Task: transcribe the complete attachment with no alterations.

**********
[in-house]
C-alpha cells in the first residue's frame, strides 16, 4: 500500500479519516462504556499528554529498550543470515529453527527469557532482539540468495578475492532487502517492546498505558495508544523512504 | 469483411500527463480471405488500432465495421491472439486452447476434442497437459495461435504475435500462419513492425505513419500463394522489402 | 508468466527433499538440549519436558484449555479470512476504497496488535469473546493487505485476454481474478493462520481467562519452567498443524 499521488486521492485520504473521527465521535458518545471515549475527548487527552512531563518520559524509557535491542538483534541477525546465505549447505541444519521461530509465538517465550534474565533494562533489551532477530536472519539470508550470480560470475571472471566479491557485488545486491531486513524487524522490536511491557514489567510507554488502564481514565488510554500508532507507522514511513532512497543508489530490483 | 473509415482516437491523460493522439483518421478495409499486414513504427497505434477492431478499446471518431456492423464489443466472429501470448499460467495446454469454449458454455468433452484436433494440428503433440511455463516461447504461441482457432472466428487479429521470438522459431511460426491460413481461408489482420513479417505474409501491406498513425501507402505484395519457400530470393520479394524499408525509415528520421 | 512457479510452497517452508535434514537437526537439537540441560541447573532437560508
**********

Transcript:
[in-house]
C-alpha cells in the first residue's frame, strides 16, 4: 500500500479519516462504556499528554529498550543470515529453527527469557532482539540468495578475492532487502517492546498505558495508544523512504 | 469483411500527463480471405488500432465495421491472439486452447476434442497437459495461435504475435500462419513492425505513419500463394522489402 | 508468466527433499538440549519436558484449555479470512476504497496488535469473546493487505485476454481474478493462520481467562519452567498443524 499521488486521492485520504473521527465521535458518545471515549475527548487527552512531563518520559524509557535491542538483534541477525546465505549447505541444519521461530509465538517465550534474565533494562533489551532477530536472519539470508550470480560470475571472471566479491557485488545486491531486513524487524522490536511491557514489567510507554488502564481514565488510554500508532507507522514511513532512497543508489530490483 | 473509415482516437491523460493522439483518421478495409499486414513504427497505434477492431478499446471518431456492423464489443466472429501470448499460467495446454469454449458454455468433452484436433494440428503433440511455463516461447504461441482457432472466428487479429521470438522459431511460426491460413481461408489482420513479417505474409501491406498513425501507402505484395519457400530470393520479394524499408525509415528520421 | 512457479510452497517452508535434514537437526537439537540441560541447573532437560508